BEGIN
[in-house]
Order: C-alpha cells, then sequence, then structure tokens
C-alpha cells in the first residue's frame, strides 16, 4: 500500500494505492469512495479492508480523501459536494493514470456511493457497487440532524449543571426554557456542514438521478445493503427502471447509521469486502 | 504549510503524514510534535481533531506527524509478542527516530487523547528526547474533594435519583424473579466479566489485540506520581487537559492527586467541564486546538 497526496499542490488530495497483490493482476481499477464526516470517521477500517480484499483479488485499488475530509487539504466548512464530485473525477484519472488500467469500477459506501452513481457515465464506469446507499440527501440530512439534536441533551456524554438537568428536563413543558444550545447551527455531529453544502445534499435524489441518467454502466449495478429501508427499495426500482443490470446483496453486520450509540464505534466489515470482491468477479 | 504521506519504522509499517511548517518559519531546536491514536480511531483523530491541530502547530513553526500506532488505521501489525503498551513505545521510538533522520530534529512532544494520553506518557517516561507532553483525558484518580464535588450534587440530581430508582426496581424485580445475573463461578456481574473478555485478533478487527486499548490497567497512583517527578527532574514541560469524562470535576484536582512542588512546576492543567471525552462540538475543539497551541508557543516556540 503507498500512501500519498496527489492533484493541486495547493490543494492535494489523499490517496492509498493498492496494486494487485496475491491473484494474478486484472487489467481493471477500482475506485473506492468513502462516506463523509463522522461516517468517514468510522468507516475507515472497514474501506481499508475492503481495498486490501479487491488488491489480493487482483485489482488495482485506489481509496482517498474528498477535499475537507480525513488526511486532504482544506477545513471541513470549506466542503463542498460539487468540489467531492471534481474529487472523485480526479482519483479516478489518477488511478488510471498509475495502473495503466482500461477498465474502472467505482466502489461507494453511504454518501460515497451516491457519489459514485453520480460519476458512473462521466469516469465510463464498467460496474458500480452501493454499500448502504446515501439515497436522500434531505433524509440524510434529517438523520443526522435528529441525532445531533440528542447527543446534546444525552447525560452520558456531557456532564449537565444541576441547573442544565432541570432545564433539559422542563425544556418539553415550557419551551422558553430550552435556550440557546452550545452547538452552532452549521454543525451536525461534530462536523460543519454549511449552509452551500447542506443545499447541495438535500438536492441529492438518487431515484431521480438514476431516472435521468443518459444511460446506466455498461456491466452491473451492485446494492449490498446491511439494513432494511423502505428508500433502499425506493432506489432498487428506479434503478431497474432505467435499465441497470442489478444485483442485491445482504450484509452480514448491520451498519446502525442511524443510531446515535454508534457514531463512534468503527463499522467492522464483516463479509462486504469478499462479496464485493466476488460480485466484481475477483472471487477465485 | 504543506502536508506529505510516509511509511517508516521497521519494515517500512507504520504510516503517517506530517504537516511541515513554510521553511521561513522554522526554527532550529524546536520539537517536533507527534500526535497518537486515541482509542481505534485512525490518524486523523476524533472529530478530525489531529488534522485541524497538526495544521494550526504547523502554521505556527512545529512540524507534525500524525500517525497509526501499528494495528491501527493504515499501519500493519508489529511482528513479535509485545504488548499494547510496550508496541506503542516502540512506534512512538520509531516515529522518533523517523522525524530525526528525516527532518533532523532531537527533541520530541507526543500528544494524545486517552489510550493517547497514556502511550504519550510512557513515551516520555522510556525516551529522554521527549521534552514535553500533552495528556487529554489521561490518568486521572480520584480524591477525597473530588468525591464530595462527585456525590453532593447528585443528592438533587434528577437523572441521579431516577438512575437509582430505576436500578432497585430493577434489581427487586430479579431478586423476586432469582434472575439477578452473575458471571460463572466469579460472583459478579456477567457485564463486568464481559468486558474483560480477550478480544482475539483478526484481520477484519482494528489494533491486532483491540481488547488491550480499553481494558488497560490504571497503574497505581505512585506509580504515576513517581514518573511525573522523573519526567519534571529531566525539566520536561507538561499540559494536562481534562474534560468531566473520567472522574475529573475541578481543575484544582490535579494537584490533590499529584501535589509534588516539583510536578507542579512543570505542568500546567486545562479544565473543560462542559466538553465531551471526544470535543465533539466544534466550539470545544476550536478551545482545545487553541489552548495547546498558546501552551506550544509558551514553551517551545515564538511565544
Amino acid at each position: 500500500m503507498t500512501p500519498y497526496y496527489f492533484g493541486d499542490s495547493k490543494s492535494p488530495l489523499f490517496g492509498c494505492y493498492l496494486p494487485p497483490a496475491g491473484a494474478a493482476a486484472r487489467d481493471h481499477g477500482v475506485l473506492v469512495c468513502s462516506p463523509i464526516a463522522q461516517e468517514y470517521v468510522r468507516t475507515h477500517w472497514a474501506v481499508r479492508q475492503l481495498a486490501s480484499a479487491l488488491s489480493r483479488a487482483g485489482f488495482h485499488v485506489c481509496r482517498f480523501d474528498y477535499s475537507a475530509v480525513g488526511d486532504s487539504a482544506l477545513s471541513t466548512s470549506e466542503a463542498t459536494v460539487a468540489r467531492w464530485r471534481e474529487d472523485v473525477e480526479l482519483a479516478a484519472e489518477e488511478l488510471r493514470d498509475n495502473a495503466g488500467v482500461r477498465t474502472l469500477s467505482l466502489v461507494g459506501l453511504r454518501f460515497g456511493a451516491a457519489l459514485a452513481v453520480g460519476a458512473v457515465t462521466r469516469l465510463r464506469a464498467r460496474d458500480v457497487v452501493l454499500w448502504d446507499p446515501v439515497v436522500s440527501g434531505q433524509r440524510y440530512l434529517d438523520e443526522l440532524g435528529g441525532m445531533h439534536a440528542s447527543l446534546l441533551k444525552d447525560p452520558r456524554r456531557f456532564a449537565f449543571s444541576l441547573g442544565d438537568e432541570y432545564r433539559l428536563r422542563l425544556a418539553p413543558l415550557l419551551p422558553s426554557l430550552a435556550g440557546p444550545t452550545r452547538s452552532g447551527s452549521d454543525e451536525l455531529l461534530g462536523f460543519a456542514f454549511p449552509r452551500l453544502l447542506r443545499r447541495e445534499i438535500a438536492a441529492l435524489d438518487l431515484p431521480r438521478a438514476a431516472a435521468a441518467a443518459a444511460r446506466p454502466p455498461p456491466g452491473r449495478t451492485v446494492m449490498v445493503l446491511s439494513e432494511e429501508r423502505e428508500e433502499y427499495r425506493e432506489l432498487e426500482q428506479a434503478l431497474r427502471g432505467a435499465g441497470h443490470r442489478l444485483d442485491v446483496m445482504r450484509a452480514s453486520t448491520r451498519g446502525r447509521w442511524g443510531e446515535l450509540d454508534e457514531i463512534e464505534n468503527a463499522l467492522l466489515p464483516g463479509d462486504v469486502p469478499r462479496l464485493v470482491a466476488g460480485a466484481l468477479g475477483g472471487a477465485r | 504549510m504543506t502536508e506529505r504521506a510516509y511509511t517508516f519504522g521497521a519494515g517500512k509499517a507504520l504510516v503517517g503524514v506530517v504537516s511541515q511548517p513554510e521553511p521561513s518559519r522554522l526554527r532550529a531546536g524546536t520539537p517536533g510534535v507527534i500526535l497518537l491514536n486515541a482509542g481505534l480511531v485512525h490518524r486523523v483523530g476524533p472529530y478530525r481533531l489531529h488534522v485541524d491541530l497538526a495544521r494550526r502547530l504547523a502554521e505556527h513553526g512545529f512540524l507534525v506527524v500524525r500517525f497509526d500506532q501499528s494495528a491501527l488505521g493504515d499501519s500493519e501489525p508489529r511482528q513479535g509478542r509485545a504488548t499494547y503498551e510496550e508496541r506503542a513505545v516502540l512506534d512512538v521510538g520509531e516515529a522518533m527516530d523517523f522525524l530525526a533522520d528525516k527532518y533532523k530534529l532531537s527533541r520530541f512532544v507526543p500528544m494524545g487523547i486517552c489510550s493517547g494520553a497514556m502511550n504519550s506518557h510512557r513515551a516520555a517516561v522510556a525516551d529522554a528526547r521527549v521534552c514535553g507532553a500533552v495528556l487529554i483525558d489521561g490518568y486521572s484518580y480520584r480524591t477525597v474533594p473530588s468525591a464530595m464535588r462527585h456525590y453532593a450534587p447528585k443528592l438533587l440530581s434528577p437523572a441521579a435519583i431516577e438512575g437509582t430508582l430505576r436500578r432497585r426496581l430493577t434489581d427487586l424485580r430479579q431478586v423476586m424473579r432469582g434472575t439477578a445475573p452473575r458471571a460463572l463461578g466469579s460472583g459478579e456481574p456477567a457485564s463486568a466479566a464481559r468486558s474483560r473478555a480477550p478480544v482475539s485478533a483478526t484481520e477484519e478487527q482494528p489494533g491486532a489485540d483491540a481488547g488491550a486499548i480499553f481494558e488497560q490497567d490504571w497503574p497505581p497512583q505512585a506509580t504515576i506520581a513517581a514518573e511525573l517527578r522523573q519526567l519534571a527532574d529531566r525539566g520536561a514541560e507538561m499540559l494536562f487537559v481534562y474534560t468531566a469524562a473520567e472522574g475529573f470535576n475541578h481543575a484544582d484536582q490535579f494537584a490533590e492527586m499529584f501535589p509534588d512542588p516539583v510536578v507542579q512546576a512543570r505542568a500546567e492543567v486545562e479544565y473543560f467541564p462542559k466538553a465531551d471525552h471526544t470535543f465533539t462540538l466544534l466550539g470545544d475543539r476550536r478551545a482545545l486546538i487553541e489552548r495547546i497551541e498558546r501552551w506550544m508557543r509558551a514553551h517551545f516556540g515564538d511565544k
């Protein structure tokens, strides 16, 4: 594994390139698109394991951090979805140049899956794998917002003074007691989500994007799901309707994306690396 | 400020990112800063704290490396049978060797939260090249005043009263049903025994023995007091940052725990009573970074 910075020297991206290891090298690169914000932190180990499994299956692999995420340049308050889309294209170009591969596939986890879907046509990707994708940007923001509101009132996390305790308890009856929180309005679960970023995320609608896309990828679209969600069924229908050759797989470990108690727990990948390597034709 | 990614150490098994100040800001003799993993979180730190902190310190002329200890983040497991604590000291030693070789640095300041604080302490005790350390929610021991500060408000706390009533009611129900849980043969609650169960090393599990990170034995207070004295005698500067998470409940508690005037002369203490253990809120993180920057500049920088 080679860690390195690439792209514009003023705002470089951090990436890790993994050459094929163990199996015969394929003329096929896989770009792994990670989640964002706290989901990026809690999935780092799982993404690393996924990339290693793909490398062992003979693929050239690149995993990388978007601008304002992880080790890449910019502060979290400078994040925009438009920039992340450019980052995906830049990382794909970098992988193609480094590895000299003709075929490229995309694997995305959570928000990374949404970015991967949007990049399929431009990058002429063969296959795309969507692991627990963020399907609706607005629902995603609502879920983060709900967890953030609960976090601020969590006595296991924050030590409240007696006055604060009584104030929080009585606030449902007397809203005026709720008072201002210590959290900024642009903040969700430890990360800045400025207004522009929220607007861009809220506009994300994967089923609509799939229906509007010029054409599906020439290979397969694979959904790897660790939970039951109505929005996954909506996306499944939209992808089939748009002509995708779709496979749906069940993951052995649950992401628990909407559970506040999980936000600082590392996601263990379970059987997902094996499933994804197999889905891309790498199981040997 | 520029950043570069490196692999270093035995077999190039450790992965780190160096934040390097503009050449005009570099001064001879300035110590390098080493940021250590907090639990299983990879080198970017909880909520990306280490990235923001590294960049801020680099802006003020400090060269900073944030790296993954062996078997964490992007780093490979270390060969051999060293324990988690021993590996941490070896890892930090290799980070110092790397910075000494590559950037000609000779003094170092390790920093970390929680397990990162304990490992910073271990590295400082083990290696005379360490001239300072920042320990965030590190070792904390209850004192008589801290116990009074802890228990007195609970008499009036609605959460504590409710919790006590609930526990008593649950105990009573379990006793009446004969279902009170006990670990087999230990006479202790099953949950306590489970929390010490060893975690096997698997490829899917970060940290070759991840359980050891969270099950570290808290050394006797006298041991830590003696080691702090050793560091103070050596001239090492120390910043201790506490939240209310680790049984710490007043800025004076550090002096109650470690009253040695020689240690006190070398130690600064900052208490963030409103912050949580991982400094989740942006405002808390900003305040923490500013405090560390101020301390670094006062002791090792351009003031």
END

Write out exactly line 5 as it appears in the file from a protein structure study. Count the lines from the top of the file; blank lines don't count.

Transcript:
């Protein structure tokens, strides 16, 4: 594994390139698109394991951090979805140049899956794998917002003074007691989500994007799901309707994306690396 | 400020990112800063704290490396049978060797939260090249005043009263049903025994023995007091940052725990009573970074 910075020297991206290891090298690169914000932190180990499994299956692999995420340049308050889309294209170009591969596939986890879907046509990707994708940007923001509101009132996390305790308890009856929180309005679960970023995320609608896309990828679209969600069924229908050759797989470990108690727990990948390597034709 | 990614150490098994100040800001003799993993979180730190902190310190002329200890983040497991604590000291030693070789640095300041604080302490005790350390929610021991500060408000706390009533009611129900849980043969609650169960090393599990990170034995207070004295005698500067998470409940508690005037002369203490253990809120993180920057500049920088 080679860690390195690439792209514009003023705002470089951090990436890790993994050459094929163990199996015969394929003329096929896989770009792994990670989640964002706290989901990026809690999935780092799982993404690393996924990339290693793909490398062992003979693929050239690149995993990388978007601008304002992880080790890449910019502060979290400078994040925009438009920039992340450019980052995906830049990382794909970098992988193609480094590895000299003709075929490229995309694997995305959570928000990374949404970015991967949007990049399929431009990058002429063969296959795309969507692991627990963020399907609706607005629902995603609502879920983060709900967890953030609960976090601020969590006595296991924050030590409240007696006055604060009584104030929080009585606030449902007397809203005026709720008072201002210590959290900024642009903040969700430890990360800045400025207004522009929220607007861009809220506009994300994967089923609509799939229906509007010029054409599906020439290979397969694979959904790897660790939970039951109505929005996954909506996306499944939209992808089939748009002509995708779709496979749906069940993951052995649950992401628990909407559970506040999980936000600082590392996601263990379970059987997902094996499933994804197999889905891309790498199981040997 | 520029950043570069490196692999270093035995077999190039450790992965780190160096934040390097503009050449005009570099001064001879300035110590390098080493940021250590907090639990299983990879080198970017909880909520990306280490990235923001590294960049801020680099802006003020400090060269900073944030790296993954062996078997964490992007780093490979270390060969051999060293324990988690021993590996941490070896890892930090290799980070110092790397910075000494590559950037000609000779003094170092390790920093970390929680397990990162304990490992910073271990590295400082083990290696005379360490001239300072920042320990965030590190070792904390209850004192008589801290116990009074802890228990007195609970008499009036609605959460504590409710919790006590609930526990008593649950105990009573379990006793009446004969279902009170006990670990087999230990006479202790099953949950306590489970929390010490060893975690096997698997490829899917970060940290070759991840359980050891969270099950570290808290050394006797006298041991830590003696080691702090050793560091103070050596001239090492120390910043201790506490939240209310680790049984710490007043800025004076550090002096109650470690009253040695020689240690006190070398130690600064900052208490963030409103912050949580991982400094989740942006405002808390900003305040923490500013405090560390101020301390670094006062002791090792351009003031």